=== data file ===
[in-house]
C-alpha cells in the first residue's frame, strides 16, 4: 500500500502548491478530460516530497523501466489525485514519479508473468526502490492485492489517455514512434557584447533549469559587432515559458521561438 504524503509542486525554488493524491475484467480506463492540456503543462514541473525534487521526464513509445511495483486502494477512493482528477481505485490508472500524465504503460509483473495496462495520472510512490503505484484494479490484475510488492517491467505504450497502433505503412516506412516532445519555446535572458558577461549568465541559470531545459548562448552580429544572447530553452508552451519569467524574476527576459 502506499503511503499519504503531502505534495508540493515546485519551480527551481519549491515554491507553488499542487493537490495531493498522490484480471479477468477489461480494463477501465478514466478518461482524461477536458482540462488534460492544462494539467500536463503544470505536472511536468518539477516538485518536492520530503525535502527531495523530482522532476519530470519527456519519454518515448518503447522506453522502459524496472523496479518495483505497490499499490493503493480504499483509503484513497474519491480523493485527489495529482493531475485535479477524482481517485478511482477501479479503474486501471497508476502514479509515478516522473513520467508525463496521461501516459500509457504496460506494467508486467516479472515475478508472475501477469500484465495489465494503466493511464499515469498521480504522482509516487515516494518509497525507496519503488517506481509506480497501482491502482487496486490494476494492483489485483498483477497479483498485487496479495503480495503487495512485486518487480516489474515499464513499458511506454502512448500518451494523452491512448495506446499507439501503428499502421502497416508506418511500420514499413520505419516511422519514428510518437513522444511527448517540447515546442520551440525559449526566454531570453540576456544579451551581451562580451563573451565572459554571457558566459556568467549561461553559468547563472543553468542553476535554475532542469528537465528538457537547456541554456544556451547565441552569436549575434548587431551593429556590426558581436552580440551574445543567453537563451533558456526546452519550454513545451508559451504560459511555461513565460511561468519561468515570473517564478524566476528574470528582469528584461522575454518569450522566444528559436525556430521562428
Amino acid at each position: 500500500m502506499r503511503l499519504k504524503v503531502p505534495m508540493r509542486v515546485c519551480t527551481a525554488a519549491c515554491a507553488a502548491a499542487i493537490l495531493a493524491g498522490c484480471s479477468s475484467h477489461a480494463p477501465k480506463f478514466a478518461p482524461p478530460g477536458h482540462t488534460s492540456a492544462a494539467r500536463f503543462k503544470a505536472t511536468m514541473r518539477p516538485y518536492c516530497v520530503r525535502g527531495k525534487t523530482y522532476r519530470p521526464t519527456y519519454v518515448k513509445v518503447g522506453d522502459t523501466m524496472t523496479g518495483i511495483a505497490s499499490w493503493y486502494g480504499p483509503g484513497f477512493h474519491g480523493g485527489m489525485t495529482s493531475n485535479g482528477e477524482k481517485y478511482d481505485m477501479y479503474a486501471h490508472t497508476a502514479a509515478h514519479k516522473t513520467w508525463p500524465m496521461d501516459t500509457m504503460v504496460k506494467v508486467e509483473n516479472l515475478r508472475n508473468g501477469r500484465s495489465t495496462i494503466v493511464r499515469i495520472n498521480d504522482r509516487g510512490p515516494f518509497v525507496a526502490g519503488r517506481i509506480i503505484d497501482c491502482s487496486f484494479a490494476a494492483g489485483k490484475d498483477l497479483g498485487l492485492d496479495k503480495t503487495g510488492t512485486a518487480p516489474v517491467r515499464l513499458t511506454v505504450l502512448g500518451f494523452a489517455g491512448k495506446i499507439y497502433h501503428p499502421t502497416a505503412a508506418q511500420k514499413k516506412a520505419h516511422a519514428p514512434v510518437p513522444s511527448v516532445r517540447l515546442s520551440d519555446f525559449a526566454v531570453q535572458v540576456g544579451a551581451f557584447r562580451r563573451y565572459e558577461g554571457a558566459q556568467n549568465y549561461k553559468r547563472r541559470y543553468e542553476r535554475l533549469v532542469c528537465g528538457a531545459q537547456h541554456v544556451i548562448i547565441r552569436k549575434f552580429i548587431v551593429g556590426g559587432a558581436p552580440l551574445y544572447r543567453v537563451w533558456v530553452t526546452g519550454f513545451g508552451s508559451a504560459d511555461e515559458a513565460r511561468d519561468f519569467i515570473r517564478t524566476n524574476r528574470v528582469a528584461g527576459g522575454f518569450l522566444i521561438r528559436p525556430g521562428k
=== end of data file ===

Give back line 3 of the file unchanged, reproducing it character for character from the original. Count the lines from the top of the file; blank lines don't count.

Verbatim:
Amino acid at each position: 500500500m502506499r503511503l499519504k504524503v503531502p505534495m508540493r509542486v515546485c519551480t527551481a525554488a519549491c515554491a507553488a502548491a499542487i493537490l495531493a493524491g498522490c484480471s479477468s475484467h477489461a480494463p477501465k480506463f478514466a478518461p482524461p478530460g477536458h482540462t488534460s492540456a492544462a494539467r500536463f503543462k503544470a505536472t511536468m514541473r518539477p516538485y518536492c516530497v520530503r525535502g527531495k525534487t523530482y522532476r519530470p521526464t519527456y519519454v518515448k513509445v518503447g522506453d522502459t523501466m524496472t523496479g518495483i511495483a505497490s499499490w493503493y486502494g480504499p483509503g484513497f477512493h474519491g480523493g485527489m489525485t495529482s493531475n485535479g482528477e477524482k481517485y478511482d481505485m477501479y479503474a486501471h490508472t497508476a502514479a509515478h514519479k516522473t513520467w508525463p500524465m496521461d501516459t500509457m504503460v504496460k506494467v508486467e509483473n516479472l515475478r508472475n508473468g501477469r500484465s495489465t495496462i494503466v493511464r499515469i495520472n498521480d504522482r509516487g510512490p515516494f518509497v525507496a526502490g519503488r517506481i509506480i503505484d497501482c491502482s487496486f484494479a490494476a494492483g489485483k490484475d498483477l497479483g498485487l492485492d496479495k503480495t503487495g510488492t512485486a518487480p516489474v517491467r515499464l513499458t511506454v505504450l502512448g500518451f494523452a489517455g491512448k495506446i499507439y497502433h501503428p499502421t502497416a505503412a508506418q511500420k514499413k516506412a520505419h516511422a519514428p514512434v510518437p513522444s511527448v516532445r517540447l515546442s520551440d519555446f525559449a526566454v531570453q535572458v540576456g544579451a551581451f557584447r562580451r563573451y565572459e558577461g554571457a558566459q556568467n549568465y549561461k553559468r547563472r541559470y543553468e542553476r535554475l533549469v532542469c528537465g528538457a531545459q537547456h541554456v544556451i548562448i547565441r552569436k549575434f552580429i548587431v551593429g556590426g559587432a558581436p552580440l551574445y544572447r543567453v537563451w533558456v530553452t526546452g519550454f513545451g508552451s508559451a504560459d511555461e515559458a513565460r511561468d519561468f519569467i515570473r517564478t524566476n524574476r528574470v528582469a528584461g527576459g522575454f518569450l522566444i521561438r528559436p525556430g521562428k